"This project is really special to me,†says K’NAAN, “Not the product of ego but of passion. Far from a marketing tool, it is an honest musical offering. Nothing gives a better window into the root and concept of my own sound than The Messengers"

“A lot of people say hip hop is in a stagnant place, but I see few actually doing something about it,†says J.Period. “I love the The Messengers because the concept is completely unique, but still true to the original spirit of hip hop: combining the best elements from everywhere to create something fresh, to make a new statement. Fela, Marley and Dylan proved that when great music meets a powerful message, the result lives forever. I hope K’NAAN and I have done their legacies justice with this project.â€

After an Invitation-Only Launch Party in Toronto (K’NAAN’s current home) on August 15, The Messengers will be released in 5 parts over the course of 5 weeks, beginning with the first installment—a 3-song digital EP featuring one Fela remix, one Marley, and one Dylan—on Tuesday, August 18. Following the EP release, J.Period & K’NAAN will pay tribute to each of “The Messengers†individually with a new release every Tuesday in September, beginning with a tribute to Fela Kuti (September 1), Bob Marley (September 8), Bob Dylan (September 15), and culminating in the release of The Messengers in its entirety (including additional bonus tracks and artwork) on September 22.

Each digital release will also be accompanied by an exclusive illustration by graphic artist, Fuse Green (http://www.fusegreen.com), the tremendous talent behind J.Period’s iconic cover art (Q-Tip, Lauryn Hill, The Roots, Game Rebellion)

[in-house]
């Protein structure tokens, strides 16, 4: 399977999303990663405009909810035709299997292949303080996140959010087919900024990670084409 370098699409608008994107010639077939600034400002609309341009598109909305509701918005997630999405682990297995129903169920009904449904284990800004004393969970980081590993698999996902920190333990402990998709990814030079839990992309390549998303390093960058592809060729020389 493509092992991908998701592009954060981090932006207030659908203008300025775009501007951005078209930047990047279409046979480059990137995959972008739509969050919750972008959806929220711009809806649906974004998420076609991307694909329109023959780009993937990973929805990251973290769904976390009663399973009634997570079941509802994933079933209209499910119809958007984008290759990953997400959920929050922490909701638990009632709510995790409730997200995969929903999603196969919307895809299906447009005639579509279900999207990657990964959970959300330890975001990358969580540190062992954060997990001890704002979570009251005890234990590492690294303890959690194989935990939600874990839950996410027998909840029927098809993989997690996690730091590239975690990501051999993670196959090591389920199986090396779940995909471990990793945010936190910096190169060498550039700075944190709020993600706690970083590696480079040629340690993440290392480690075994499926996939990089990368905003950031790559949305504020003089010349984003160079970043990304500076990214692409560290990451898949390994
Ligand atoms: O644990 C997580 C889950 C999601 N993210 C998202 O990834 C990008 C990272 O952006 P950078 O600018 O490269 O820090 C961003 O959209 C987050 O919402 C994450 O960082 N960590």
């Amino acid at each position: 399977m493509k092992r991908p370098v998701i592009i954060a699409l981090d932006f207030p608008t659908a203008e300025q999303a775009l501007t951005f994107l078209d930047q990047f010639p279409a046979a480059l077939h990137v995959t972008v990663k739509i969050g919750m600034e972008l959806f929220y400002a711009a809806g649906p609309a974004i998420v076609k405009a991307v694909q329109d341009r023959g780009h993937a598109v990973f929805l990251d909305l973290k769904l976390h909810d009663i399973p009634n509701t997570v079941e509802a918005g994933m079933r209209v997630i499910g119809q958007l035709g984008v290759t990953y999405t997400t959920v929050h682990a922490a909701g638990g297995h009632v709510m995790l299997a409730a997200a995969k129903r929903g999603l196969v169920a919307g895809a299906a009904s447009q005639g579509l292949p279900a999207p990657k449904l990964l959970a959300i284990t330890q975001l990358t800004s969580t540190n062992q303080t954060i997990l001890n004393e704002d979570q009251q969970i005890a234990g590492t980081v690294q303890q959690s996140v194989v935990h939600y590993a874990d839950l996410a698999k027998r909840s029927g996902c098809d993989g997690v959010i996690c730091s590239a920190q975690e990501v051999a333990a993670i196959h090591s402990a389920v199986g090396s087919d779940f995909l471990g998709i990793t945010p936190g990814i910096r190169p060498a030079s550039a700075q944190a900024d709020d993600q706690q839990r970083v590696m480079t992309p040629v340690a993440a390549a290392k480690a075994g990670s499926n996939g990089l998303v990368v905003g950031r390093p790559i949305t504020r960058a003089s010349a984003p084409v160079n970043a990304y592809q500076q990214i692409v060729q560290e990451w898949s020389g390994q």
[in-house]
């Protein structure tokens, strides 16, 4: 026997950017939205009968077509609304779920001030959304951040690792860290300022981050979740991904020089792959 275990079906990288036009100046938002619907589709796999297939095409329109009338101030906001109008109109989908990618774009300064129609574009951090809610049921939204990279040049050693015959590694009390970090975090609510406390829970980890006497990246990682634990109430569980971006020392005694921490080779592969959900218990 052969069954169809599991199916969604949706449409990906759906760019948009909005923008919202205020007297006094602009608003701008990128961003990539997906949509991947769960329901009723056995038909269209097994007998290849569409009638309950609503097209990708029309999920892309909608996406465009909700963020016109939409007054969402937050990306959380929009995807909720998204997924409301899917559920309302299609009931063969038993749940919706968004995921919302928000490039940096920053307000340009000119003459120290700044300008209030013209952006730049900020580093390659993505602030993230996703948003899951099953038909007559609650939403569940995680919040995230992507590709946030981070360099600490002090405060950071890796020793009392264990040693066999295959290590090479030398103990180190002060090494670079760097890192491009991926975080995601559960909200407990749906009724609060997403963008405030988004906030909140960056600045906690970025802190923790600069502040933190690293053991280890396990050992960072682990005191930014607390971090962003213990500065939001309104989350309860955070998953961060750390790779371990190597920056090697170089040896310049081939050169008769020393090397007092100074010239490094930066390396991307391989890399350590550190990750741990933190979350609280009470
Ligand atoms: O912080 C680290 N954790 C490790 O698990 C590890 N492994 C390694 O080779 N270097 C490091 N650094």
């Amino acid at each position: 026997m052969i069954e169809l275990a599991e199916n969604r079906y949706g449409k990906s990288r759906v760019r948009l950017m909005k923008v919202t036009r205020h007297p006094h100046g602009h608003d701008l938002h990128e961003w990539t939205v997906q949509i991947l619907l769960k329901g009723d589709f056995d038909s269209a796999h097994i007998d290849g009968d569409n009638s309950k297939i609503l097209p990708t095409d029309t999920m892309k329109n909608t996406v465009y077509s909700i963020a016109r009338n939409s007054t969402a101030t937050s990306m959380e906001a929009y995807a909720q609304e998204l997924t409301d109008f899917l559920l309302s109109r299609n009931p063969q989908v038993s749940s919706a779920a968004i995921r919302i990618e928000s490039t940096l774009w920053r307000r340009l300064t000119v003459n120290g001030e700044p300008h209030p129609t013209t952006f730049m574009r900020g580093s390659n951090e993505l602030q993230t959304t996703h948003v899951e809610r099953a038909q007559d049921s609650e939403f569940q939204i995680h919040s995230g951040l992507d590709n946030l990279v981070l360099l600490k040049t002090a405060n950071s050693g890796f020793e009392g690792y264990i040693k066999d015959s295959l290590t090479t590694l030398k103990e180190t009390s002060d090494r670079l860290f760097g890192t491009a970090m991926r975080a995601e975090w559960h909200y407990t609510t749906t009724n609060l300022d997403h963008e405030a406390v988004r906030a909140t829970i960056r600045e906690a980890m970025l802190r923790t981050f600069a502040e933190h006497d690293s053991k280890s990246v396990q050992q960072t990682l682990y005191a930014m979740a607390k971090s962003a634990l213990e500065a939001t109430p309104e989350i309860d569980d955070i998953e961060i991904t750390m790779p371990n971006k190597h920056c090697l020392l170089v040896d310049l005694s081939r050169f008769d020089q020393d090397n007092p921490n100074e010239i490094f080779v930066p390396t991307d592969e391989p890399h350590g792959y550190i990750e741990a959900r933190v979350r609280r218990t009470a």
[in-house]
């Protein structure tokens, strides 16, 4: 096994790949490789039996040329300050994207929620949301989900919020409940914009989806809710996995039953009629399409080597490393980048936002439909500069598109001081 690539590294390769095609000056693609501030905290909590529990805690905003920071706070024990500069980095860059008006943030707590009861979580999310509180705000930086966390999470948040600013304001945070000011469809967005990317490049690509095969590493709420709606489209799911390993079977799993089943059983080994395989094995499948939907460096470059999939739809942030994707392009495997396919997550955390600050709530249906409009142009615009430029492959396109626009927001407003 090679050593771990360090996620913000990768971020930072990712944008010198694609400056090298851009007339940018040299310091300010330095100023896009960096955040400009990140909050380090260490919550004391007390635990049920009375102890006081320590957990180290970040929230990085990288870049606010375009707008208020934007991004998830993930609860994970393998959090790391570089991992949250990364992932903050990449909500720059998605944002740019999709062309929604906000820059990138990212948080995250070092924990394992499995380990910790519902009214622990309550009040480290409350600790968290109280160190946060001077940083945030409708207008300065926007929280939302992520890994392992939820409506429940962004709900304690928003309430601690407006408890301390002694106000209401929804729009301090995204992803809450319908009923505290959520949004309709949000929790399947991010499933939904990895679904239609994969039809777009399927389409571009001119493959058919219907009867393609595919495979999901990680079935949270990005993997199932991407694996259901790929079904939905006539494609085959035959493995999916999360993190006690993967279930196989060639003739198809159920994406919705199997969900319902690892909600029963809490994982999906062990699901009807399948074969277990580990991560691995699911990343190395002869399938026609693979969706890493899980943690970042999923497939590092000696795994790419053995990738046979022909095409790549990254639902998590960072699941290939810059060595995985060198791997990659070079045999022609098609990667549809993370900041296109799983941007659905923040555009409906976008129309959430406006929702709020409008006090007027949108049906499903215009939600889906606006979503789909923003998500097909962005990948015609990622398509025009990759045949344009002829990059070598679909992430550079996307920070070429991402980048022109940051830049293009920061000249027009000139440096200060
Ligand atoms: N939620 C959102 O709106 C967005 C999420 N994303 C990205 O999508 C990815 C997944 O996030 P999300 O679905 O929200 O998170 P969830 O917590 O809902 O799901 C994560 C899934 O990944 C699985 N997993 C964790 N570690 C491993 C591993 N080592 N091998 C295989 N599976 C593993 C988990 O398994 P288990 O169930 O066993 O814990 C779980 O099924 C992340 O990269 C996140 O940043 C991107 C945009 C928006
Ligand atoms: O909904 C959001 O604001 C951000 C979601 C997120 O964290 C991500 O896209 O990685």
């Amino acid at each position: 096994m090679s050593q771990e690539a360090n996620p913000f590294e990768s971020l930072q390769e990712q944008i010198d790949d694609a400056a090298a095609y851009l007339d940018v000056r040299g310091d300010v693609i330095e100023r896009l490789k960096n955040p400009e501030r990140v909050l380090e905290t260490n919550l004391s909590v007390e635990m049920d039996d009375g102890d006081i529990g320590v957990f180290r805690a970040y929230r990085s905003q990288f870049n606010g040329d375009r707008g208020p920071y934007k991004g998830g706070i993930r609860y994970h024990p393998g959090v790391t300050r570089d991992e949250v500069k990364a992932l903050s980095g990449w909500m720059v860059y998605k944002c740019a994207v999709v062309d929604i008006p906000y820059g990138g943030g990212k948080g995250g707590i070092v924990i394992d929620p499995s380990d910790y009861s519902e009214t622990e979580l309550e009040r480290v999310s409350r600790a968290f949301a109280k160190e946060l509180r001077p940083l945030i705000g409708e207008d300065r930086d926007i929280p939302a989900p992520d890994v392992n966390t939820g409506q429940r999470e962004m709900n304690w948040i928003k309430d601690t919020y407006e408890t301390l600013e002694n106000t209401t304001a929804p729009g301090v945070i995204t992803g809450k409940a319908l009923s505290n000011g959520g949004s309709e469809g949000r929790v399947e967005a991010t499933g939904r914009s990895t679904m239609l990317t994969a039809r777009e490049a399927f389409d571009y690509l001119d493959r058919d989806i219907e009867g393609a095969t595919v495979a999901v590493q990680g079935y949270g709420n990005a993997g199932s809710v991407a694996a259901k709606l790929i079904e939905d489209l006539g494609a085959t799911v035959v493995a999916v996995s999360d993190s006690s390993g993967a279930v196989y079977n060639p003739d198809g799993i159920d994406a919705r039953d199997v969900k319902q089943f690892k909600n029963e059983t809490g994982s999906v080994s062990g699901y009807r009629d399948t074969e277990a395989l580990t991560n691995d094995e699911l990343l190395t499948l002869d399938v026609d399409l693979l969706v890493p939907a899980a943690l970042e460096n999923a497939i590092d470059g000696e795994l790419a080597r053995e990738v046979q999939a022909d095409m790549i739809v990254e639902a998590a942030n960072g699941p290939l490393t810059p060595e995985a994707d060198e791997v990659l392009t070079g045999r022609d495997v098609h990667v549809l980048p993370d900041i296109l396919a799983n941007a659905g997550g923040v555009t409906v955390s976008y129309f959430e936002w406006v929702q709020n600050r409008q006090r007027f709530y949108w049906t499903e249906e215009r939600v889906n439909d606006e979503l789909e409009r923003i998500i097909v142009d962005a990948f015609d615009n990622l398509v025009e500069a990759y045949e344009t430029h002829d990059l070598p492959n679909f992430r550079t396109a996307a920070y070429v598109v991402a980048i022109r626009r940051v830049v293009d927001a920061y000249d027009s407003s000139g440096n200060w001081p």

The Messengers boasts a lineup of talented guest artists from around the globe: New York’s M1 (Dead Prez), Toronto’s Kardinal Offishall, Sierra Leone's rising talent Bajah + Dry Eye Crew (http://planetbajah.com), Brooklyn’s Steele (Smif’N’Wessun), Oakland’s Zumbi (Zion I), Game Rebellion front man Netic the Rebel, bassist Brian Satz, talented producer DJ Preservation, and mixer/engineer, Alex Moulton (www.expansionteam.org).

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Thanks for the links :) . I missed him at the college last week, where apparently some east African hardliners gave him some grief for shining "too much" light (or something) during Ramadan, which doesn't seem cause for making any fuss about anything (as he tried to make a point about, if strangers' translations are to be counted for).

Sorry - point in brief, Muaic good :)

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I'm just giving this a listen now (the Fela tribute) and I must say, this is great stuff! Creative, fresh and really interesting remixes of Fela's music interspersed with quotes from Fela himself and interview-like clips of K'Naan talking about Fela, and new tracks from K'Naan himself that are inspired by Fela. Not sure if I'm describing it so well but this is awesome! A great tribute and interesting take on biography.